Oslo’s vibrant and eclectic street art scene is its most under-the-radar attraction. Here’s how you can get in on the action.
Once outlawed and stigmatized, street art has become more than welcome in Oslo over the last decade, turning the city into a blossoming outdoor gallery sprinkled with both local and international works of art. A self-guided street art tour something to do in Oslo that’s sure to please your cultural curiosity and help you snag some Instagrammable pictures. Street art isn’t hard to find here; spending a day connecting the dots between different works of art can help you get a feel for the city’s pulse as you navigate through its distinctly different neighborhoods. Throw in some stops for food and drinks along the way and you’ve got yourself the makings of a beautiful day in Norway’s capital.
WHERE: Near Torggata 11, 0181, Oslo, Norway
One of Norway’s most recognizable street artists, Dolk, hails from Bergen, about 460 km west of Oslo. He is world-renowned for his politicized stencils, which draw inspiration from famed British artist Banksy. Dolk worked anonymously for almost 15 years until revealing himself in an Instagram post in December 2018. Though much of his artwork could once be found in Oslo, at the moment only Priest remains.
WHERE: Brenneriveien 9, 0182, Oslo, Norway
Hailing from the United Kingdom, Phlegm brings a distinctly illustrative and comic book sensibility to his street art. Look closely at the teeth of this giant crocodile, which engulfs the entire wall it’s painted on, and you’ll see Phlegm’s signature comic characters trying their hand at reptilian dentistry.
INSIDER TIPIf you visit on a Sunday, be sure to stroll down nearby Ingensgate any time from 12:00 pm to 5:00 pm for the local flea market where you can find a variety of jewelry, artwork, and clothes. During the Christmas season, the flea market transforms into a holiday market!
WHERE: Holsts gate 2, 0473, Oslo, Norway
Oslo-based stencil artist HaMa focuses primarily on communicating the ways humans interact with nature. Her artwork heavily emphasizes themes of overconsumption and how humanity’s quest for more impacts the environment. For example, this 2017 mural painted for Nuart RAD, a five-year plan implemented by the city of Oslo to enhance the area along the Akerselva River with street art reflecting each of the four distinct neighborhoods on its banks.
WHERE: Ringgata 1A, 0577, Oslo, Norway
Strategically painted beside the Toyen Botanical Garden, this work of art by Argentinian street artist Pastel depicts the garden’s fauna which Pastel describes as being from all over the world and “adapted to survive in this garden.” At the time Pastel painted the work he named it after then 54-year-old Romanian immigrant Nelu, who Pastel claims lived next to the wall, drawing a similarity between Nelu’s journey and those of the neighboring plants.
INSIDER TIPTake a stroll through the Toyen Botanical Garden before or after viewing this piece, which houses approximately 1,800 different plants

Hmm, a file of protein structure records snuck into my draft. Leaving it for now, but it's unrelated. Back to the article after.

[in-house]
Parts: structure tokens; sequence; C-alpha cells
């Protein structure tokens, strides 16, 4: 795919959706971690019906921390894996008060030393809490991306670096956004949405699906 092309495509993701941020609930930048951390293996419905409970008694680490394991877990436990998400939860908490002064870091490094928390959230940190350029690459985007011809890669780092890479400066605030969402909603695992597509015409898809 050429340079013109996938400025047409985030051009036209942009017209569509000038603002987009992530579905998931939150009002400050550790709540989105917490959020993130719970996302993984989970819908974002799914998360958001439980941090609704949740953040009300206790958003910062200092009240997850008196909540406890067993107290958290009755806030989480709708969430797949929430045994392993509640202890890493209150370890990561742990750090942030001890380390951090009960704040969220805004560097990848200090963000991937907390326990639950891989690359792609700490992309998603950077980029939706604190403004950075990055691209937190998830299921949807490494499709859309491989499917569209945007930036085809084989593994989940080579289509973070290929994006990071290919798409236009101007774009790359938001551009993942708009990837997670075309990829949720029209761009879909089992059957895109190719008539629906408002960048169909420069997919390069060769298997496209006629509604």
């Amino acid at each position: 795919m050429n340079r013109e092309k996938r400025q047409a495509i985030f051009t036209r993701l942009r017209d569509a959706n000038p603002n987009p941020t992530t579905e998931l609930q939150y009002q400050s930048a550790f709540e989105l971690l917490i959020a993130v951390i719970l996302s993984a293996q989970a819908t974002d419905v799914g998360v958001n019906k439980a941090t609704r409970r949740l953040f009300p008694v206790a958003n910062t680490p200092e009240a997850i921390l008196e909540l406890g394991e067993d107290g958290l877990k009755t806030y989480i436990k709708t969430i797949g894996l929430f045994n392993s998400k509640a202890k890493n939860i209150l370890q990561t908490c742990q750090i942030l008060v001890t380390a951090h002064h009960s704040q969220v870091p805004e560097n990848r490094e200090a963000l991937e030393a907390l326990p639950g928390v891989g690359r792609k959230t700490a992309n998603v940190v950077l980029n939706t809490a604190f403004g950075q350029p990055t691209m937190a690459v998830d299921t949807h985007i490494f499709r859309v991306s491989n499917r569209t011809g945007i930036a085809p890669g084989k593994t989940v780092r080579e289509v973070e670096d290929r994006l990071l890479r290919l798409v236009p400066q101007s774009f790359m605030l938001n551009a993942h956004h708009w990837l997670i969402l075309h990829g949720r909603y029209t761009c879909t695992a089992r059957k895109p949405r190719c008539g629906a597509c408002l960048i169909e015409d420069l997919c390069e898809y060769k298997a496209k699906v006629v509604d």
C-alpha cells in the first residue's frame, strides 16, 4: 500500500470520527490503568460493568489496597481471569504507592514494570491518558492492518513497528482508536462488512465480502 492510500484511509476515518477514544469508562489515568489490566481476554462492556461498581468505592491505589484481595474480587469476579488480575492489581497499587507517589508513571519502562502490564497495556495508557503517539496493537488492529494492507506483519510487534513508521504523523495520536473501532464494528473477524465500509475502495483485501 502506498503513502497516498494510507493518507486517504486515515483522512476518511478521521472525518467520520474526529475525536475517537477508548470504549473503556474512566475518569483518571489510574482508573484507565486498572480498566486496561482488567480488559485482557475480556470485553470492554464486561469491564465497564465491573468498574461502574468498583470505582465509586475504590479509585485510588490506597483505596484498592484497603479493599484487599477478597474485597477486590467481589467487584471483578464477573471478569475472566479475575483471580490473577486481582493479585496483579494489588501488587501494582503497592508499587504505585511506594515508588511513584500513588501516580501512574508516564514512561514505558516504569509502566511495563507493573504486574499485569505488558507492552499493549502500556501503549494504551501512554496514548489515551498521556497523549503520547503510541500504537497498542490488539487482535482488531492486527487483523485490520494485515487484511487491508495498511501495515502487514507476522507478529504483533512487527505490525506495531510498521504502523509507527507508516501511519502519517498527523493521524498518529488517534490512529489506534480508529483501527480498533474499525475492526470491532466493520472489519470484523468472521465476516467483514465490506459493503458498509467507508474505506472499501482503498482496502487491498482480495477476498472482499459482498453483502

Rustam Qbic, 'Water of Life'
WHERE: Jens Bjelkes Gate 76B, 0652, Oslo, Norway
Russian-born Rustam Qbic originally worked in graffiti and illustrations before falling in love with classical painting. His marriage of the disciplines is evident in his 2016 piece Water of Life where he focused on surrealism and storytelling through the character and scene he depicts. Look for the close detailing of the water coming off the character’s clothing.
WHERE: Near Norbygata 50A, 0187, Oslo, Norway
Spanish street artist Aryz has a distinct style of muted colors which are concocted by using a combination of spray paint with paint rollers which he stays true to in this 2013 depiction of vegetables that almost blends into the surrounding trees if you visit on a summer day. For fans of his work, there’s an additional piece nearby at Schubeler Gate 11 that depicts a young girl sitting in the lap of a fatherly figure.
Martin Whatson, 'High Up'
WHERE: Akershusstranda 3 (Skur 28), 0150, Oslo, Norway
Another notable Norwegian stencil artist, Martin Whatson grew up in Oslo and was actively engaged in the city’s growing graffiti’s scene during his childhood in the 1990s. He found inspiration from the manner in which different generations interacted with the urban landscape. His 2015 piece, High Up, is emblematic of the way he combines grayscale and color splashes to show the delicate balance between strength and vulnerability.
Martin Whatson, 'Urban Zebra'
WHERE: Radhusbrygge 2, 0160, Oslo, Norway
This 2015 piece by Oslo’s own Martin Whatson is heavily stylized, incorporating both stenciled grayscale and colorful graffiti. Contextually, the piece is set against the backdrop of the waters of Pipervika, the bay that separates Oslo’s commercial Aker Brygge neighborhood from its mighty fortress.
INSIDER TIPSince the bay opens southward, come in the early evening to watch the sun set over its waters and get a natural, soft backlight for a picture of the piece.
WHERE: Near Christian Krohgs gate 28, 0186, Oslo, Norway
This 2017 piece by the United Kingdom’s Phlegm is definitely off-the-beaten-tourist path, situated near several schools and the Norwegian Doctors Without Borders office. It depicts the entire layout of fantastical city, from the skies above itto the gritty sewers below its streets. Make sure you’re not in a rush when you arrive at this piece because the detail can be captivating to view in its entirety.
WHERE: Bentsegata 2, 0463, Oslo, Norway
The Italian street artist Zed1 has graced Oslo with his street art more than once, but this out-of-the-way vertical piece leaves much open to interpretation. Zed1 is known for embellishing animals with imaginative designs and this untitled 2012 piece is in line with his usual motifs. Pay close attention to the nuances; Zed1 is known for painstakingly detailing even the hair on his creatures.